Supreme Court panel wants information from all state DGPs on spyware purchases

A Supreme Court panel investigating the Pegasus case has ordered chief police officers in all states to notify them if they have accessed Israeli spyware, the Hindustan time reported.

In a letter sent to senior police officials on April 18, the technical panel requested information on when the software was acquired. They were also asked to answer questions about the type and quantity of licenses obtained.

“Has any State, State Police, State Intelligence or State or Union Territory Agency of Government with access to Pegasus Spyware used it on any Indian Citizen ?” asked the Secretary General of the Supreme Court, VK Bansal, citing the questions of the technical committee, reported the Hindustan time. “If so, whether permissions or sanctions for such use have been obtained and if so from whom.”

In September, the Supreme Court announced the creation of a technical committee to examine allegations that the Pegasus software was used to target and spy on journalists, politicians, businessmen and government officials.

The surveillance allegations relate to a leaked list, containing more than 50,000 phone numbers, which was accessed by Parisian non-profit media Forbidden Stories and Amnesty International. As part of Project Pegasus, the organizations had shared the list with 17 news outlets.

The committee is headed by former Supreme Court Justice RV Raveendran and includes members Dr Naveen Kumar Chaudhary, Dr Prabaharan P and Dr Ashwin Anil Gumaste, the report reported. Hindustan time.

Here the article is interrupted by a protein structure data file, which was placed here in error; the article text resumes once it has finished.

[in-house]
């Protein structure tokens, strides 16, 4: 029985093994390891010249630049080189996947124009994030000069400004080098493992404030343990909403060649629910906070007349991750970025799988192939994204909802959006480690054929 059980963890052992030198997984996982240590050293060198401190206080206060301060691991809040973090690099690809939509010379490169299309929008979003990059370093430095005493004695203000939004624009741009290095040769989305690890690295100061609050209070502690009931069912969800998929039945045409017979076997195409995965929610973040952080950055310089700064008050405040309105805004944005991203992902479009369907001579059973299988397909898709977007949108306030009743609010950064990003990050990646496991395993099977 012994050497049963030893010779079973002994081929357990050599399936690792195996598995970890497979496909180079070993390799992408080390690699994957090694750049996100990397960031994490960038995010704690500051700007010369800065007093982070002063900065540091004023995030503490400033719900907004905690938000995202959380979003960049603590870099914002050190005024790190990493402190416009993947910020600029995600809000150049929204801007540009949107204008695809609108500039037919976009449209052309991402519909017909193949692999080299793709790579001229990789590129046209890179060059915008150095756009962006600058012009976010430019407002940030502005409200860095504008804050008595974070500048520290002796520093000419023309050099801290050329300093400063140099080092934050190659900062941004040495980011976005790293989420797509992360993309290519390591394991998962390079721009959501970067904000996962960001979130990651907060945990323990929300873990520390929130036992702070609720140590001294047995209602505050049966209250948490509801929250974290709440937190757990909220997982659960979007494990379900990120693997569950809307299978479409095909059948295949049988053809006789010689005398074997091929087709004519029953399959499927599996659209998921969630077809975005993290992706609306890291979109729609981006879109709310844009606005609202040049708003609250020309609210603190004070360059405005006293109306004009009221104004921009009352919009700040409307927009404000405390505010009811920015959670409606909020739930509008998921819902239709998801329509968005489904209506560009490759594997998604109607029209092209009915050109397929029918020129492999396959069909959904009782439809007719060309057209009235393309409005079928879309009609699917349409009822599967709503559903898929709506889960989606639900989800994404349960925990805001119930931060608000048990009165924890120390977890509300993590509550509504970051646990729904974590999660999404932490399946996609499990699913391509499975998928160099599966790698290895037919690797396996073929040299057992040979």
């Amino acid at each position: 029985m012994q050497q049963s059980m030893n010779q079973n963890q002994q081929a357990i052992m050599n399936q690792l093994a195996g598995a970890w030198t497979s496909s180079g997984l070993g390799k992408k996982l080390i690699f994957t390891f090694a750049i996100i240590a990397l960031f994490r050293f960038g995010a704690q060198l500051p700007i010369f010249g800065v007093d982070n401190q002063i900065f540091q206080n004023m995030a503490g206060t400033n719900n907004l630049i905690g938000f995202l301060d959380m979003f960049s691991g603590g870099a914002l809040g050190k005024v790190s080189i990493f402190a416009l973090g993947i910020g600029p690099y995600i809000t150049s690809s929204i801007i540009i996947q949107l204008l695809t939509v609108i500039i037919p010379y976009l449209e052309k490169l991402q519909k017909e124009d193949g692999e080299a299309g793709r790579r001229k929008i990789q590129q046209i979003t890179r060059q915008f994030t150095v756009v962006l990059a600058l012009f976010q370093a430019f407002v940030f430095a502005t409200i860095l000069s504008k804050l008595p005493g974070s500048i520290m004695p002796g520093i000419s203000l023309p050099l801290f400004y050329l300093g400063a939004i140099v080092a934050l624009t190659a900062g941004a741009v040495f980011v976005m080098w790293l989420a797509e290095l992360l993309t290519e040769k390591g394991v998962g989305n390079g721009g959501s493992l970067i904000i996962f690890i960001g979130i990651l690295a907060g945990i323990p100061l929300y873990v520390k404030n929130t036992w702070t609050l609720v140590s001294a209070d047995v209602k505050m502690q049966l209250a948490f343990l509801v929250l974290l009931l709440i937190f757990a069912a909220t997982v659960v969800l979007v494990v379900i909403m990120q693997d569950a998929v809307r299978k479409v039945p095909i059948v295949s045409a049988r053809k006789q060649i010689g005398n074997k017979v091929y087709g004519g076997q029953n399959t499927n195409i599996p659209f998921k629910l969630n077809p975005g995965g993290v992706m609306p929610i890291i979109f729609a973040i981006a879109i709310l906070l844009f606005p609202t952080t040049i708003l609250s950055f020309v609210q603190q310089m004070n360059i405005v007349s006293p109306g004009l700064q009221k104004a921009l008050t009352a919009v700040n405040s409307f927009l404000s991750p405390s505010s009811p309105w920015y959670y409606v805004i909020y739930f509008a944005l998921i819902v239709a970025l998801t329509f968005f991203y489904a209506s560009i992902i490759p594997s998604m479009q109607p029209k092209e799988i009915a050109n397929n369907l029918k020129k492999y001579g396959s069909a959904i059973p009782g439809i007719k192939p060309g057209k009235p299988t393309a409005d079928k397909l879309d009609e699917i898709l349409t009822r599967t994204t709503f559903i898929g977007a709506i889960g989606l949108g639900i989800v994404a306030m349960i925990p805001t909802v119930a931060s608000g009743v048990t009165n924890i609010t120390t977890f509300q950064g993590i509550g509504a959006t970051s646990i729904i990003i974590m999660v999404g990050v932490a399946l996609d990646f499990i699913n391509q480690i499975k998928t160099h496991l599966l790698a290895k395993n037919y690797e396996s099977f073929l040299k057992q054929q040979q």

Pegasus surveillance claims

The spyware is licensed to governments around the world by Israeli cyber-intelligence firm NSO Group. The company insists that it only licenses its software to “controlled governments” with good human rights records and that Pegasus is intended to target criminals.

The list of potential figures who have been targeted using spyware in India includes Congress leader Rahul Gandhi, India’s former election commissioner Ashok Lavasa, Union ministers Ashwini Vaishnaw and Prahlad Singh Patel, industrialist Anil Ambani and former director of the Central Bureau of Investigation Alok Verma.

Responding to the allegations, Ashwini Vaishnaw, the Union’s information technology minister, told parliament on July 19 that illegal surveillance was not possible in India.

Later in August, the Ministry of Defense told the Rajya Sabha that it had “not had any transaction with NSO Group Technologies”.

Former Union Minister Yashwant Sinha, Journalist N Ram, Editors Guild of India, President of Asian College of Journalism Sashi Kumar, MP for Rajya Sabha John Brittas and Lawyer ML Sharma filed petitions to the Supreme Court to request an investigation into the controversy.

In November, the United States Department of Commerce added NSO Group to its trade blacklist.